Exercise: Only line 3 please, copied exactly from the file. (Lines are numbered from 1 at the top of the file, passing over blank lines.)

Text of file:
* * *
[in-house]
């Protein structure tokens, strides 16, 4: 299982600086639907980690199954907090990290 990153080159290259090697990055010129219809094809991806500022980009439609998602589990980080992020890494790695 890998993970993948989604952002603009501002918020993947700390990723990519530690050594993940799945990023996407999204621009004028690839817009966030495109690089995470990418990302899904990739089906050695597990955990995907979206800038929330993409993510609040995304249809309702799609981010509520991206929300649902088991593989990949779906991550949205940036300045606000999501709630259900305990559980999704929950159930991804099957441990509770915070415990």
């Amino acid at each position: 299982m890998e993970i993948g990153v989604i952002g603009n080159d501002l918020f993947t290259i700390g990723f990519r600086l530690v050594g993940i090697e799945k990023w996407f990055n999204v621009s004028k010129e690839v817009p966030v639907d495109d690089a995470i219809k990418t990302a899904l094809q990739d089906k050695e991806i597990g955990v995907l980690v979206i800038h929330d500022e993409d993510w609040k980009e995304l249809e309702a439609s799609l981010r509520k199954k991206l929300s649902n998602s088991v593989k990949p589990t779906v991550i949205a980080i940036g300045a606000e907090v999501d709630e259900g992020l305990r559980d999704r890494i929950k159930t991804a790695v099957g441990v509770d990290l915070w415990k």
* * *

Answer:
């Amino acid at each position: 299982m890998e993970i993948g990153v989604i952002g603009n080159d501002l918020f993947t290259i700390g990723f990519r600086l530690v050594g993940i090697e799945k990023w996407f990055n999204v621009s004028k010129e690839v817009p966030v639907d495109d690089a995470i219809k990418t990302a899904l094809q990739d089906k050695e991806i597990g955990v995907l980690v979206i800038h929330d500022e993409d993510w609040k980009e995304l249809e309702a439609s799609l981010r509520k199954k991206l929300s649902n998602s088991v593989k990949p589990t779906v991550i949205a980080i940036g300045a606000e907090v999501d709630e259900g992020l305990r559980d999704r890494i929950k159930t991804a790695v099957g441990v509770d990290l915070w415990k």